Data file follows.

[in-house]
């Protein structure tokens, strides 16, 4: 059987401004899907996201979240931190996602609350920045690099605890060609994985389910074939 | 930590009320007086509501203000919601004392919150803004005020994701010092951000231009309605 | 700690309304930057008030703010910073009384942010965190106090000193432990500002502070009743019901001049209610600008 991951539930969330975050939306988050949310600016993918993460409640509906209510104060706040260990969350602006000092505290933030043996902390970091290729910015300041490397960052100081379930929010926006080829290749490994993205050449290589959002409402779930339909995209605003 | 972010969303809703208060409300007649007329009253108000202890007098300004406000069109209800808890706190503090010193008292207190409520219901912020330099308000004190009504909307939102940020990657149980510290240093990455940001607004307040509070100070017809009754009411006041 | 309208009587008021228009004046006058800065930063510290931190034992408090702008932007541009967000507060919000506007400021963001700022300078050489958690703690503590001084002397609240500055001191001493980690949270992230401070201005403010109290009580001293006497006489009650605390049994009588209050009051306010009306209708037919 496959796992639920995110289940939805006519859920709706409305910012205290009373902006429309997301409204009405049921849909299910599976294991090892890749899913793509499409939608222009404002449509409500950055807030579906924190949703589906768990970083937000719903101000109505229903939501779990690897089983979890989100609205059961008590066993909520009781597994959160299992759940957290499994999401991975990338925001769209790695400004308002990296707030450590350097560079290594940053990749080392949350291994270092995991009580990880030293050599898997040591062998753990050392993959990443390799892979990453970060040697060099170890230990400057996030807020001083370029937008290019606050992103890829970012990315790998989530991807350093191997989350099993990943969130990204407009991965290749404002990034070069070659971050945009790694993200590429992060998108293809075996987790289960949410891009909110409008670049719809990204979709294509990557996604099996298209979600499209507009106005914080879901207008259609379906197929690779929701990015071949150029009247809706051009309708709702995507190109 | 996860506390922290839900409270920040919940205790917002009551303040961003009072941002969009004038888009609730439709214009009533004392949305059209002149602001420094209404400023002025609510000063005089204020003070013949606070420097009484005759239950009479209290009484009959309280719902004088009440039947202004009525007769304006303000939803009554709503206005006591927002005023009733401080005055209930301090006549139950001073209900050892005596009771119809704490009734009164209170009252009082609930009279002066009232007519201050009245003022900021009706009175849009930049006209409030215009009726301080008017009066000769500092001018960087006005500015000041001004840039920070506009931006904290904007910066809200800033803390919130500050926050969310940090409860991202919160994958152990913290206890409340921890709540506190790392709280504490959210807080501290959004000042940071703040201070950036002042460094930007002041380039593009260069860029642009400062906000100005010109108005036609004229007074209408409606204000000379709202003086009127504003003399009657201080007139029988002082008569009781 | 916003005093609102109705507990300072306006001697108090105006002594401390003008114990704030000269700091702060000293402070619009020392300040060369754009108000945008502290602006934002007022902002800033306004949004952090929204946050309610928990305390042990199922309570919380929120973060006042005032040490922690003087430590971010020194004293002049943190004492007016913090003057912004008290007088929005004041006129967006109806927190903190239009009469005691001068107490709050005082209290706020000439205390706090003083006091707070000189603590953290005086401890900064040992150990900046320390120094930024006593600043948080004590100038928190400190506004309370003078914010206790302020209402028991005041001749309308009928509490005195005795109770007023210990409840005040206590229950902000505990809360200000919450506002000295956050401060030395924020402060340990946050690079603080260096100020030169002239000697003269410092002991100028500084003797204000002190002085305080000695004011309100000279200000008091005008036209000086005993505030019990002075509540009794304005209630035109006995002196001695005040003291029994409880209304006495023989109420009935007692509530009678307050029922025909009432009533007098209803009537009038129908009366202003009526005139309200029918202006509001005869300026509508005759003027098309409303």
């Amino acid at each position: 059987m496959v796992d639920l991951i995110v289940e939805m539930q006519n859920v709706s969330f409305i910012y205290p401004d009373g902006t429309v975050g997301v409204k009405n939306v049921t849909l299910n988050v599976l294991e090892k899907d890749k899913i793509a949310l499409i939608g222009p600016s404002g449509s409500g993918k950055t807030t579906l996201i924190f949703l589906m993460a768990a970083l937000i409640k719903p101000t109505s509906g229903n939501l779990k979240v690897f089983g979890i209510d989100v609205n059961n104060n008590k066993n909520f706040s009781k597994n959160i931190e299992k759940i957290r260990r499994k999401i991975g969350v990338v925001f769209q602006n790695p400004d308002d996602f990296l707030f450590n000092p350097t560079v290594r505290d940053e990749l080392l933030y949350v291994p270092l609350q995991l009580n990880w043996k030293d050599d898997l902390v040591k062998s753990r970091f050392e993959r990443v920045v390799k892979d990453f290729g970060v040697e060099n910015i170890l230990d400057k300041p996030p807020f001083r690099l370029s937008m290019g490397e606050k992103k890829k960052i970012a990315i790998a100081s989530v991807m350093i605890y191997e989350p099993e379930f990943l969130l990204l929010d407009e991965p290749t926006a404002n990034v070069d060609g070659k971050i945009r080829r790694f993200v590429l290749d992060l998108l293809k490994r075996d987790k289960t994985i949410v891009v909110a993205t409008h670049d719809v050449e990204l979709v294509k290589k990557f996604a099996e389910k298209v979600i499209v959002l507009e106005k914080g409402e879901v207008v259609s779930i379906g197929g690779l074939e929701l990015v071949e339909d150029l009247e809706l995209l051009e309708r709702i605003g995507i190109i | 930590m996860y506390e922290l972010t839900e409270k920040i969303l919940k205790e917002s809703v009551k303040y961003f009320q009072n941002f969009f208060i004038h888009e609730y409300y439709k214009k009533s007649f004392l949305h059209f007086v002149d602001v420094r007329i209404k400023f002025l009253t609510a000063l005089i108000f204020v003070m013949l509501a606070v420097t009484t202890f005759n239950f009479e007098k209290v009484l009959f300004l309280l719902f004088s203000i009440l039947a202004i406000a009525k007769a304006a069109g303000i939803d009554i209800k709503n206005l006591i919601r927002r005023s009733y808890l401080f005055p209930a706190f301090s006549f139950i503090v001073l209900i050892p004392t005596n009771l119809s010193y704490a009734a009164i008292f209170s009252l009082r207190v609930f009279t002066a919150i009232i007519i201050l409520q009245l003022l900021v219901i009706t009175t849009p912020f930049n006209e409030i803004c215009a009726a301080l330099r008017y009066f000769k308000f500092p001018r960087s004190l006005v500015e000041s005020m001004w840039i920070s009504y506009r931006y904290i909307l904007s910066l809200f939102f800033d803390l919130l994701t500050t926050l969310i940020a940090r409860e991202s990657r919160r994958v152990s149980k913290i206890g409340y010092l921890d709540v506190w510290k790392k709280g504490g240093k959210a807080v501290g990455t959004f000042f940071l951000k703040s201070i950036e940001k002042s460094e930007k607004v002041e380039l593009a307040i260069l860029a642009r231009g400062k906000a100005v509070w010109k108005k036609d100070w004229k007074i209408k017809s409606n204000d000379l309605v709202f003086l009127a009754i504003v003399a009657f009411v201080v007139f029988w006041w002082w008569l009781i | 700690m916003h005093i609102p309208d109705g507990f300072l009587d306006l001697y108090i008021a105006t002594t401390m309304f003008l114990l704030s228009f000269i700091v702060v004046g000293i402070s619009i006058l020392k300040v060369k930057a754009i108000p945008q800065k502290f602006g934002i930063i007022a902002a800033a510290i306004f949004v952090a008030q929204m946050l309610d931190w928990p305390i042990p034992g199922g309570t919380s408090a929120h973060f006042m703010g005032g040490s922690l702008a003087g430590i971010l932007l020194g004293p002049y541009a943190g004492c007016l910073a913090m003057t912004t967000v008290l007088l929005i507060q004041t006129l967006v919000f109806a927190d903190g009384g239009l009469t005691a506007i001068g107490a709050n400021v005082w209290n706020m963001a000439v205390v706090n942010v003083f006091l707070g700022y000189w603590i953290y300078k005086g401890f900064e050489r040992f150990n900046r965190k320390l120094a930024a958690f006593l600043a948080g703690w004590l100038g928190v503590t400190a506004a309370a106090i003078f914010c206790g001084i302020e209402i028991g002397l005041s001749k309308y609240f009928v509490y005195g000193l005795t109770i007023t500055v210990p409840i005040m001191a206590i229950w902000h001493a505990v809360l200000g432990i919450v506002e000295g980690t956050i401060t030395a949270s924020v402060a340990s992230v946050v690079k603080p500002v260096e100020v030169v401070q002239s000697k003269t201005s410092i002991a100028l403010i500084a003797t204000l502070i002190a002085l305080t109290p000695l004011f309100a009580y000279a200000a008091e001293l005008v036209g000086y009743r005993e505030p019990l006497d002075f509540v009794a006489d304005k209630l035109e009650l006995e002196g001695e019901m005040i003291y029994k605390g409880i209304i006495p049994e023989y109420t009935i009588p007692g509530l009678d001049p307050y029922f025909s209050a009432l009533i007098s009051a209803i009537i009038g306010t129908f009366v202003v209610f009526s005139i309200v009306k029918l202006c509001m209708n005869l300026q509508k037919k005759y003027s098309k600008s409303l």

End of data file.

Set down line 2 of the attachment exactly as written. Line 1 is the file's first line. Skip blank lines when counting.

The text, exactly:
């Protein structure tokens, strides 16, 4: 059987401004899907996201979240931190996602609350920045690099605890060609994985389910074939 | 930590009320007086509501203000919601004392919150803004005020994701010092951000231009309605 | 700690309304930057008030703010910073009384942010965190106090000193432990500002502070009743019901001049209610600008 991951539930969330975050939306988050949310600016993918993460409640509906209510104060706040260990969350602006000092505290933030043996902390970091290729910015300041490397960052100081379930929010926006080829290749490994993205050449290589959002409402779930339909995209605003 | 972010969303809703208060409300007649007329009253108000202890007098300004406000069109209800808890706190503090010193008292207190409520219901912020330099308000004190009504909307939102940020990657149980510290240093990455940001607004307040509070100070017809009754009411006041 | 309208009587008021228009004046006058800065930063510290931190034992408090702008932007541009967000507060919000506007400021963001700022300078050489958690703690503590001084002397609240500055001191001493980690949270992230401070201005403010109290009580001293006497006489009650605390049994009588209050009051306010009306209708037919 496959796992639920995110289940939805006519859920709706409305910012205290009373902006429309997301409204009405049921849909299910599976294991090892890749899913793509499409939608222009404002449509409500950055807030579906924190949703589906768990970083937000719903101000109505229903939501779990690897089983979890989100609205059961008590066993909520009781597994959160299992759940957290499994999401991975990338925001769209790695400004308002990296707030450590350097560079290594940053990749080392949350291994270092995991009580990880030293050599898997040591062998753990050392993959990443390799892979990453970060040697060099170890230990400057996030807020001083370029937008290019606050992103890829970012990315790998989530991807350093191997989350099993990943969130990204407009991965290749404002990034070069070659971050945009790694993200590429992060998108293809075996987790289960949410891009909110409008670049719809990204979709294509990557996604099996298209979600499209507009106005914080879901207008259609379906197929690779929701990015071949150029009247809706051009309708709702995507190109 | 996860506390922290839900409270920040919940205790917002009551303040961003009072941002969009004038888009609730439709214009009533004392949305059209002149602001420094209404400023002025609510000063005089204020003070013949606070420097009484005759239950009479209290009484009959309280719902004088009440039947202004009525007769304006303000939803009554709503206005006591927002005023009733401080005055209930301090006549139950001073209900050892005596009771119809704490009734009164209170009252009082609930009279002066009232007519201050009245003022900021009706009175849009930049006209409030215009009726301080008017009066000769500092001018960087006005500015000041001004840039920070506009931006904290904007910066809200800033803390919130500050926050969310940090409860991202919160994958152990913290206890409340921890709540506190790392709280504490959210807080501290959004000042940071703040201070950036002042460094930007002041380039593009260069860029642009400062906000100005010109108005036609004229007074209408409606204000000379709202003086009127504003003399009657201080007139029988002082008569009781 | 916003005093609102109705507990300072306006001697108090105006002594401390003008114990704030000269700091702060000293402070619009020392300040060369754009108000945008502290602006934002007022902002800033306004949004952090929204946050309610928990305390042990199922309570919380929120973060006042005032040490922690003087430590971010020194004293002049943190004492007016913090003057912004008290007088929005004041006129967006109806927190903190239009009469005691001068107490709050005082209290706020000439205390706090003083006091707070000189603590953290005086401890900064040992150990900046320390120094930024006593600043948080004590100038928190400190506004309370003078914010206790302020209402028991005041001749309308009928509490005195005795109770007023210990409840005040206590229950902000505990809360200000919450506002000295956050401060030395924020402060340990946050690079603080260096100020030169002239000697003269410092002991100028500084003797204000002190002085305080000695004011309100000279200000008091005008036209000086005993505030019990002075509540009794304005209630035109006995002196001695005040003291029994409880209304006495023989109420009935007692509530009678307050029922025909009432009533007098209803009537009038129908009366202003009526005139309200029918202006509001005869300026509508005759003027098309409303």